Print Ready Thoroughly research all your options before choosing a printing method and a company to do it.
Opinions expressed by Entrepreneur contributors are their own.
Once you're ready to print your T-shirts, options abound. And most experts have definite opinions about which way is the best.
Many people use traditional screen-printing, which involves pushing ink through a mesh screen to transfer an image onto a shirt. One newer technique is "direct to garment" printing, in which a large inkjet printer prints the image directly on the tees. "It doesn't make much difference how you do it," says Peter Rinnig, owner of QRST's, a T-shirt printer in the Boston area. "Just research what's best and most cost-effective for you."
John Earle has always stuck with traditional screen-printing for Johnny Cupcakes, a T-shirt company in Hull, Massachusetts, and he has no complaints. "It's been around the longest and is the most reliable," he says, "although this year, I plan on testing out a few new methods--dye, enzyme washes, cut and sew, embroidery, direct-to-garment printing and more."
If you plan to purchase your own equipment, you can get a used screen-printer for $5,000 to $10,000. Direct-to-garment printers cost considerably more--roughly $20,000 for a good one, according to Rinnig. It's a newer technology, and only a handful of companies are making the machines.
If you use a print shop, you don't have to worry about equipment. But you do need to make sure you're satisfied with the quality. When shopping for a printer, consider working with a company like QRST's that does all its work in-house. Some printers actually serve as "brokers," outsourcing the printing to someone else. If that's the case, you lose some control over the process.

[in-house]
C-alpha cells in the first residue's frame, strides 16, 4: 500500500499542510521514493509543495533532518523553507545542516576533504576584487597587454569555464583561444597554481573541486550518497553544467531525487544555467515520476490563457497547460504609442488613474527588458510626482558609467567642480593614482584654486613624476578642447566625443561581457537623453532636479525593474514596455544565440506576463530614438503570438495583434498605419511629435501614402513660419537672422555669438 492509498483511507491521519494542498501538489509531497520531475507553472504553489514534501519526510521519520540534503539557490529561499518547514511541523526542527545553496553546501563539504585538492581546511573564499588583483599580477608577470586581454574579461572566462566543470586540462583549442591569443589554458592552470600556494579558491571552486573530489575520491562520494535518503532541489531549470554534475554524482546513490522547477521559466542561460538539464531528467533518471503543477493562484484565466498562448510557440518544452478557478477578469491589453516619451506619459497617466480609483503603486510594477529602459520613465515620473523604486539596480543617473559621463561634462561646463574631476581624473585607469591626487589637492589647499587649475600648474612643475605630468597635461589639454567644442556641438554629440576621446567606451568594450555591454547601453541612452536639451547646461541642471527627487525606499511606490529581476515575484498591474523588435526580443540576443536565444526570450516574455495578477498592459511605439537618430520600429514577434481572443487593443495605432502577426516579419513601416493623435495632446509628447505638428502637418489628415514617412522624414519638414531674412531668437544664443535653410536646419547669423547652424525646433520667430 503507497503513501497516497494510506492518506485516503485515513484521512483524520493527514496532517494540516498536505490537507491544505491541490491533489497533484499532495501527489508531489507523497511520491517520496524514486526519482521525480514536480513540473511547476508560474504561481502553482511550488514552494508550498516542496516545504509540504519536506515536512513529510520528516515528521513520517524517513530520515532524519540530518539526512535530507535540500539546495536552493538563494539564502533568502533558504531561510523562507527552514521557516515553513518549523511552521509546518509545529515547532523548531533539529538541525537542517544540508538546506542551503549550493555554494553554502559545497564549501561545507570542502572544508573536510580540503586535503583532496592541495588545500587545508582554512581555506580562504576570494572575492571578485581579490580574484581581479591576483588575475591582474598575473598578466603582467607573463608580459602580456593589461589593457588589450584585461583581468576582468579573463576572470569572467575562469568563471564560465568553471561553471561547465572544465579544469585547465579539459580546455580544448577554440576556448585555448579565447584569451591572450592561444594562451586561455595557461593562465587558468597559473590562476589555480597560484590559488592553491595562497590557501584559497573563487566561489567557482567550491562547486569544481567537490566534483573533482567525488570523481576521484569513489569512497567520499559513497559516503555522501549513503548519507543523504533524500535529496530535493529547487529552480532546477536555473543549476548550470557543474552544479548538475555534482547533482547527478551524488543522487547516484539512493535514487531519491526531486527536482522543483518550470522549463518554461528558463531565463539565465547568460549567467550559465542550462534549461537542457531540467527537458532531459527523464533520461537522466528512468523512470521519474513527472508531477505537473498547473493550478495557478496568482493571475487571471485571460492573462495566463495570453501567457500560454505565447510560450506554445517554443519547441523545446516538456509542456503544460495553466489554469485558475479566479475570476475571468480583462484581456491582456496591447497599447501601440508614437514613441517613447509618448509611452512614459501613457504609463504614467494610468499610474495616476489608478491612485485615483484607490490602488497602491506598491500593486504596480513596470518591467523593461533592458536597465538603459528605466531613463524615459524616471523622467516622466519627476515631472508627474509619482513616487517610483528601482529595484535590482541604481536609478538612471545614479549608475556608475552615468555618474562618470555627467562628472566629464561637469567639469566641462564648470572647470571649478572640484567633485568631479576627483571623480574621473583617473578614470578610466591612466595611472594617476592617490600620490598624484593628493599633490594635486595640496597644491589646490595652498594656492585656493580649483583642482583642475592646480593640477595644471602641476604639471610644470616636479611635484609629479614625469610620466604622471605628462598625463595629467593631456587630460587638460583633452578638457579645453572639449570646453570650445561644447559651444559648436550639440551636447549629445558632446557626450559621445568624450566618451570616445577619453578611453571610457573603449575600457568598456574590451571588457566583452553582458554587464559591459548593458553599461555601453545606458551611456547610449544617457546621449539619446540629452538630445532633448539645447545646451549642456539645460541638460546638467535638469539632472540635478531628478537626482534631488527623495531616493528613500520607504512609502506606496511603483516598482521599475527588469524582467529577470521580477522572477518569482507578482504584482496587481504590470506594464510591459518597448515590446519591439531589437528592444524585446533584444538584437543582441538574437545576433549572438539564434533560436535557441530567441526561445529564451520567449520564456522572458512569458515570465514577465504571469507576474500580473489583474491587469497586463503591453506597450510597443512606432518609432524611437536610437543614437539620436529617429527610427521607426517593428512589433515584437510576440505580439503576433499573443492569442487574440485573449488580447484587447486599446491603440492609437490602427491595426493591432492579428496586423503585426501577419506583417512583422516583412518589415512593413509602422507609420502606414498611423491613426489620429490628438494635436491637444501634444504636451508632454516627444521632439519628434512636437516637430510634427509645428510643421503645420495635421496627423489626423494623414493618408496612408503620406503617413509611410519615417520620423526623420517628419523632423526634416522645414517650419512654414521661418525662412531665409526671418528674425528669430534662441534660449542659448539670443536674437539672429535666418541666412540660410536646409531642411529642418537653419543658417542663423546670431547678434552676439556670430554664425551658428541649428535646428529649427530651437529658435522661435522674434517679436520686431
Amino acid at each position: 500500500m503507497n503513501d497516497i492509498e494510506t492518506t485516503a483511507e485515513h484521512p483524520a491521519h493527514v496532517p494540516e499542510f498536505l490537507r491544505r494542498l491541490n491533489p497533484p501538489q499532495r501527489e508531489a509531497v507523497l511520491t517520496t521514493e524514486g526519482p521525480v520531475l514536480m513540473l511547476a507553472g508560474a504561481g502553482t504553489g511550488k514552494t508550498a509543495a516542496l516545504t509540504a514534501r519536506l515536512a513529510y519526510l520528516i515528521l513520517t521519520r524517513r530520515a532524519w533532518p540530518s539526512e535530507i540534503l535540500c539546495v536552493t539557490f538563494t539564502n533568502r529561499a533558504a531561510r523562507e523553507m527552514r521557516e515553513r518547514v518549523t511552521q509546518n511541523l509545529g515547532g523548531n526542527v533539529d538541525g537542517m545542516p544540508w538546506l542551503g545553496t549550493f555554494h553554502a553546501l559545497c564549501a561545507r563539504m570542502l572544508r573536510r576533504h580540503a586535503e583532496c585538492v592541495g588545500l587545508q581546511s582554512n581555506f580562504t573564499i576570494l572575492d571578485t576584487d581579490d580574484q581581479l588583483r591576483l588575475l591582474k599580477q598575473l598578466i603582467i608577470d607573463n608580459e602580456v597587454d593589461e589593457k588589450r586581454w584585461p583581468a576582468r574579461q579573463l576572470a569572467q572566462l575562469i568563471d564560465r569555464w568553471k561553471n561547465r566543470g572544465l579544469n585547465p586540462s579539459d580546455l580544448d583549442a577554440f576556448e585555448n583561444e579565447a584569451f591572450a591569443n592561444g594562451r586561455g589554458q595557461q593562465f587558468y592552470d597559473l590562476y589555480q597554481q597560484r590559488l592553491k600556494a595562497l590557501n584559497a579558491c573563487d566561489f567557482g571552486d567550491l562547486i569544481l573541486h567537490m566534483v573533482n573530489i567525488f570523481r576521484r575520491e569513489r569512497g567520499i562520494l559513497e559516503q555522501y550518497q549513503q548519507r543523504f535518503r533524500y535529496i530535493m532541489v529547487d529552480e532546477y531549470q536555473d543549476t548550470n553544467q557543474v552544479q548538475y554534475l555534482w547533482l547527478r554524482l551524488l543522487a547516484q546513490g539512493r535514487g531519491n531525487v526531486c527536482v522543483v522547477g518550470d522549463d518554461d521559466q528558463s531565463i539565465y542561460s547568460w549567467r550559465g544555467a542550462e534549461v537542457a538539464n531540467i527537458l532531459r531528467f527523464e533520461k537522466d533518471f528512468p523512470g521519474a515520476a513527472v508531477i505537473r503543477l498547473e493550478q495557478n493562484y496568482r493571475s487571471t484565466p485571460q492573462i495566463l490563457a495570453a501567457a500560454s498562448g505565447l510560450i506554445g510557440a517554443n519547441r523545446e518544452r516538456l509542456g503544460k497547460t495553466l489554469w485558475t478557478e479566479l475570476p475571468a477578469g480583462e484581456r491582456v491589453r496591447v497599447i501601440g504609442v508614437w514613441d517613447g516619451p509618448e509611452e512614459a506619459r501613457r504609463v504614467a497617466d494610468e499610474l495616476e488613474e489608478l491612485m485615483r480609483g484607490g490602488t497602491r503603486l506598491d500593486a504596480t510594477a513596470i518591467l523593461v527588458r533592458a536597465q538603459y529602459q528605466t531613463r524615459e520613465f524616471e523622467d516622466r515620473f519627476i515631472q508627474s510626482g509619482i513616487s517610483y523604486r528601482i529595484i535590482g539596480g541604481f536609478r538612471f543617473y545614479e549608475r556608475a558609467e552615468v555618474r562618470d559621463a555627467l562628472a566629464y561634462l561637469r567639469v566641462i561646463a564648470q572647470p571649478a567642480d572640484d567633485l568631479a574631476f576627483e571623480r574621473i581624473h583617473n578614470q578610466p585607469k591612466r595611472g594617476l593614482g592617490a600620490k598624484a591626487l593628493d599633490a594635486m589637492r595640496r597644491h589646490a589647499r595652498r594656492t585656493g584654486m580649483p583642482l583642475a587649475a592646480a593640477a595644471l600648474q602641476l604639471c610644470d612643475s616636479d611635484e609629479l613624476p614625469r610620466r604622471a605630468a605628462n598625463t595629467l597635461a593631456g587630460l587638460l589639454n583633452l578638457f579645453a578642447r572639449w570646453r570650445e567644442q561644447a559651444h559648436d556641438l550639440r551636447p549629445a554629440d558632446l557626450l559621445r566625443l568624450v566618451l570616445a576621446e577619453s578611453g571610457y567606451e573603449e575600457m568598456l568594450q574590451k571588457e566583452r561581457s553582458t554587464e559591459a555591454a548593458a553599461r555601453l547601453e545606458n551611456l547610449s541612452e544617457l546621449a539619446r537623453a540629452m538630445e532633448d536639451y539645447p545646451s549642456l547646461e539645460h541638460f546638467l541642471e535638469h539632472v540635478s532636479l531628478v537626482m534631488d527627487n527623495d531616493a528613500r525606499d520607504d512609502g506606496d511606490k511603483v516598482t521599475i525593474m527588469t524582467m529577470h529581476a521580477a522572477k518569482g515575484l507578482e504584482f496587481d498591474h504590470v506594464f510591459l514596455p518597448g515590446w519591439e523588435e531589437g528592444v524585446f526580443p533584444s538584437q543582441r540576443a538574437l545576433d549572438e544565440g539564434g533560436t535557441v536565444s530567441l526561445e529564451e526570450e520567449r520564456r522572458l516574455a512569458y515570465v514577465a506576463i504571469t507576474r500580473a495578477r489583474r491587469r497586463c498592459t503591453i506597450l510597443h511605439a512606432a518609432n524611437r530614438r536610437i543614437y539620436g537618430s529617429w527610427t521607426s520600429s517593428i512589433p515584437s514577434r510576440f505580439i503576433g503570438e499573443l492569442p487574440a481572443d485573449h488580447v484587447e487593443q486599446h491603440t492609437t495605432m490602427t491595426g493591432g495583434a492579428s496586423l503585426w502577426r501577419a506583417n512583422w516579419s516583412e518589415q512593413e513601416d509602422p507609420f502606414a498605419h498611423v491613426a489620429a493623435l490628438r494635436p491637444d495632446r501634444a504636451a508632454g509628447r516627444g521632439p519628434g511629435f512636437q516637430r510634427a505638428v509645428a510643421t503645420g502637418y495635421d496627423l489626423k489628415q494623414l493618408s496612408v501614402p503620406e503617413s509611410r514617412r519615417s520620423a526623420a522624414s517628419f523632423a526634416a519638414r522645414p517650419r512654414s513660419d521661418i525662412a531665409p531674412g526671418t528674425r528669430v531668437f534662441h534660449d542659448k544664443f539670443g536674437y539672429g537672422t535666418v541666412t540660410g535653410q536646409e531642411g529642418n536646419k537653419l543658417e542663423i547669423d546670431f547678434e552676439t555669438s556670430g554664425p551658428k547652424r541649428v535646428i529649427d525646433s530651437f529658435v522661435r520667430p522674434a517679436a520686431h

Rinnig also advises caution if you're considering an online print shop, for the same reason. Some websites let you upload images for printing and even selling directly on their sites, but not all of them print the shirts themselves. "The unwitting customer goes to [one of these sites], and it's actually out of those websites' hands because they're not doing the printing," he says.
QRST's prints all orders itself, as does Spreadshirt Inc., an online print shop in Greensburg, Pennsylvania. Jana Eggers, the CEO, agrees that a level of caution is wise when hiring a printer--not only for the quality of the shirts, but also for the quality of customer service you receive. "There's a big difference between different printers and printing techniques, as well as the logistics and customer service," says Eggers.
Ultimately, putting the effort into selecting the best printer and printing technique will serve you well. Be patient throughout this process; it may take time to find the one you like. "There's a lot of technology that can help you be responsive to trends and make good money," adds Eggers, "but it's not something where you just flip the switch and get going."